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Making Websites (More) Sustainable, Aurora Saseta

Aurora’s ingenuity shone through when we gave her a challenge: to create a sustainable website, while maintaining the AAV aesthetic.

Alicja Hagopian, Fall 2022
AI-generated image from prompt "a responsive interface for a sustainable website in a forest full of flowers".

Many visual elements of An Artist’s Vision, from the graphics to the website to the magazine layout itself, would not be possible without our graphic designer Aurora Saseta. Based in Valencia (Spain), Aurora is a front-end developer who has been working as a freelancer for two years while taking courses to hone her craft. For Aurora, “coding is creative, it’s trial and error and experimenting until things become logical”. She primarily enjoys working on projects for artists or cultural events, where she can take a creative approach to website design and play around with the aesthetic.

Where Aurora’s ingenuity has shone through most is when we gave her a difficult challenge: to create a sustainable website, while maintaining the AAV aesthetic. Aurora went above and beyond to research, test, and ponder what elements of web design consume the most energy – you can find the full list in our about page here. Ultimately Aurora had to find ways to do justice to the artists’ work featured in AAV, while sacrificing many elements which drain power on a typical website. She implemented features throughout the process to leave us with a website which is as ‘low-tech’ as possible. For example, you may notice that the colours throughout the website are in darker shades on black background wherever possible. According to a 2018 Google study, ‘dark mode’ can cut battery drainage on AMOLED devices by up to 63%.

The biggest problem Aurora found is that images are incredibly energy-consuming, both in terms of the power needed to download them and the brightness required to view them. However, we have a duty to display the beautiful photographs which illustrate the work of climate artists in AAV. In response to this challenge, Aurora has applied a texture to all the images which you can see on our homepage, to give them a much smaller size, which therefore consume minimal energy when the page is loaded. She then applies a signature AAV colour overlaid onto the image in a darker shade to keep in the theme of low-texture ‘dark mode’. All images on the homepage are kept in low resolution to avoid unnecessary energy consumption, but featured in high quality on the individual article pages out of respect to the artist.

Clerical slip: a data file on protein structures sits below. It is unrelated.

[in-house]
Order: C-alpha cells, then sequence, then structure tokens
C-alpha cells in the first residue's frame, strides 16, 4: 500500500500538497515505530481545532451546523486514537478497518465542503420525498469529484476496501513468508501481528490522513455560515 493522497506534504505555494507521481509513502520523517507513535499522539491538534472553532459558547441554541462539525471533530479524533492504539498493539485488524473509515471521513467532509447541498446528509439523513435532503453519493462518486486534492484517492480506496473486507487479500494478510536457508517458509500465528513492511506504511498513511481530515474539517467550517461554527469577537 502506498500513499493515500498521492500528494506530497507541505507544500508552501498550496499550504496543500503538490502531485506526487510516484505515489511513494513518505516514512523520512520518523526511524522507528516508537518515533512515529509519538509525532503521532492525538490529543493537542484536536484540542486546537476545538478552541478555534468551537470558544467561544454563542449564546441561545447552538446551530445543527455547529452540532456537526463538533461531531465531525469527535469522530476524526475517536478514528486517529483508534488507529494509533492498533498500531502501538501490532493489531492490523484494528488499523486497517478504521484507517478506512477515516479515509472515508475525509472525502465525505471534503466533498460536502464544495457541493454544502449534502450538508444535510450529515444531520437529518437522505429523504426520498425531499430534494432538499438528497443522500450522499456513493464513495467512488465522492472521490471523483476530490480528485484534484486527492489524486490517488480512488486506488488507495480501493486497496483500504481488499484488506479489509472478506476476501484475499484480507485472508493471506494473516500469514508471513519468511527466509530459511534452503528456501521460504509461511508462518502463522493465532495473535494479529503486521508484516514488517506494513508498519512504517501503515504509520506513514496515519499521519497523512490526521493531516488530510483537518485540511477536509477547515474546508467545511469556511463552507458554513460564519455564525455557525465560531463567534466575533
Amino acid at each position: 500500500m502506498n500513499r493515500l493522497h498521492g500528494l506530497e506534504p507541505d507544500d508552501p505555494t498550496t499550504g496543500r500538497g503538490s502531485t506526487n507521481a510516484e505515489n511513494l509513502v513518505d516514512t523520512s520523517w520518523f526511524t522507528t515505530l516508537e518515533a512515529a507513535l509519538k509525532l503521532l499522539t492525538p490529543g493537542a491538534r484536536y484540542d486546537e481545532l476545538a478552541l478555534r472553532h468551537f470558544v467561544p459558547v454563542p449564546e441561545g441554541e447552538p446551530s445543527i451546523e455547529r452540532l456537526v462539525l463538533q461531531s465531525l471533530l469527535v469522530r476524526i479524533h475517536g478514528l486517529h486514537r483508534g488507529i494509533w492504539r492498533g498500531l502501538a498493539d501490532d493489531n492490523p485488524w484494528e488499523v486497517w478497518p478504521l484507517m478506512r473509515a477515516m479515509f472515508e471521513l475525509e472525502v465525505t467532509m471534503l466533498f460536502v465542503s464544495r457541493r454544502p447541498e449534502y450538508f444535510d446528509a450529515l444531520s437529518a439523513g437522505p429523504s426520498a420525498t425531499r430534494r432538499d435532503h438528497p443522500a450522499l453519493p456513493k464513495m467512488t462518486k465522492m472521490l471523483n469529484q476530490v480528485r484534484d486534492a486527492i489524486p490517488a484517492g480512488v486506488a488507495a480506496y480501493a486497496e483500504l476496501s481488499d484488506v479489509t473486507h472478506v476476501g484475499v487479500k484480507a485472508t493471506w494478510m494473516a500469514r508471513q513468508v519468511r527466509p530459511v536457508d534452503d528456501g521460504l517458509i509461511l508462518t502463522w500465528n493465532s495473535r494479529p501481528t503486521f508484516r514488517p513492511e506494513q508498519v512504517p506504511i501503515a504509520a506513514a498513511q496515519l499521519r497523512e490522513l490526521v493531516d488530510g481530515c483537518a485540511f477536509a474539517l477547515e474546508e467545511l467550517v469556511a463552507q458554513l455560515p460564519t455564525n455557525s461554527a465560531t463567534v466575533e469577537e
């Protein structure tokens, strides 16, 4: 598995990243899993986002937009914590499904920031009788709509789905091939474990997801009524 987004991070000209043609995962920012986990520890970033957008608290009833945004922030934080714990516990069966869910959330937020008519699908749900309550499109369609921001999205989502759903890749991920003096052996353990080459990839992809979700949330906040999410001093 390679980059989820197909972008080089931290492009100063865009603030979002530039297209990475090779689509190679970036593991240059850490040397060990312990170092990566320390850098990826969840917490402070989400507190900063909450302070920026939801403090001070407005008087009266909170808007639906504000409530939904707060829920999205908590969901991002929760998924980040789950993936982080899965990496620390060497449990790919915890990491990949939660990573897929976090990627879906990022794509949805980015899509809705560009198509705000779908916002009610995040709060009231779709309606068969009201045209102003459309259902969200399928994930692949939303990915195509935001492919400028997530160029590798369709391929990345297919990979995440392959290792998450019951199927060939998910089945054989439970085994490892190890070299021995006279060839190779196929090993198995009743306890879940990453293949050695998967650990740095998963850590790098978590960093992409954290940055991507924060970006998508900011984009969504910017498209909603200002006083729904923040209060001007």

Aurora has challenged herself to be resourceful right down to the code itself. Since any external files on a webpage require additional requests to the server, Aurora has written the code in plain JavaScript rather than using a library. This minimises the server requests and therefore reduces the energy used to load the page. For website analytics Aurora has chosen Cabin, an organisation whose servers are run on renewable electricity and is 22x smaller in size than Google Analytics (see more here). Aurora was inspired by the ‘low-tech’ philosophy and green web design, made possible by publicly-available resources like Low←Tech Magazine and the Thanks in Advance project by Anyways Creative. In the end, Aurora says “it was an interesting exercise for me personally in using low-tech and minimising resource use [..] making coding more efficient is useful for all different projects”.

Reducing the energy consumption of a website is essential no matter its size. Nowadays, even if website has very little visitors or content, it is standard for bots to attack webpages hundreds of times on a daily basis. Since bots typically access the main URL, Aurora made sure to simplify the content on the homepage, to avoid wasting energy when it is overloaded by bots. Nonetheless, with a simple piece of code Aurora was also able to program the homepage to change the colour scheme, according to the time of sunset and sunrise in London each day. These small but imaginative additions are what sets Aurora’s designs apart, blended in the most efficient and cohesive way possible. We need more thinkers like Aurora who take time to reimagine their craft, artfully blending creativity and technology. But coding is no longer reserved for tech-wizzes; you can learn online in a matter of months, with free beginners’ resources available all over the internet. Aurora’s advice? “I urge anyone I meet to just start programming, and see where it takes you”.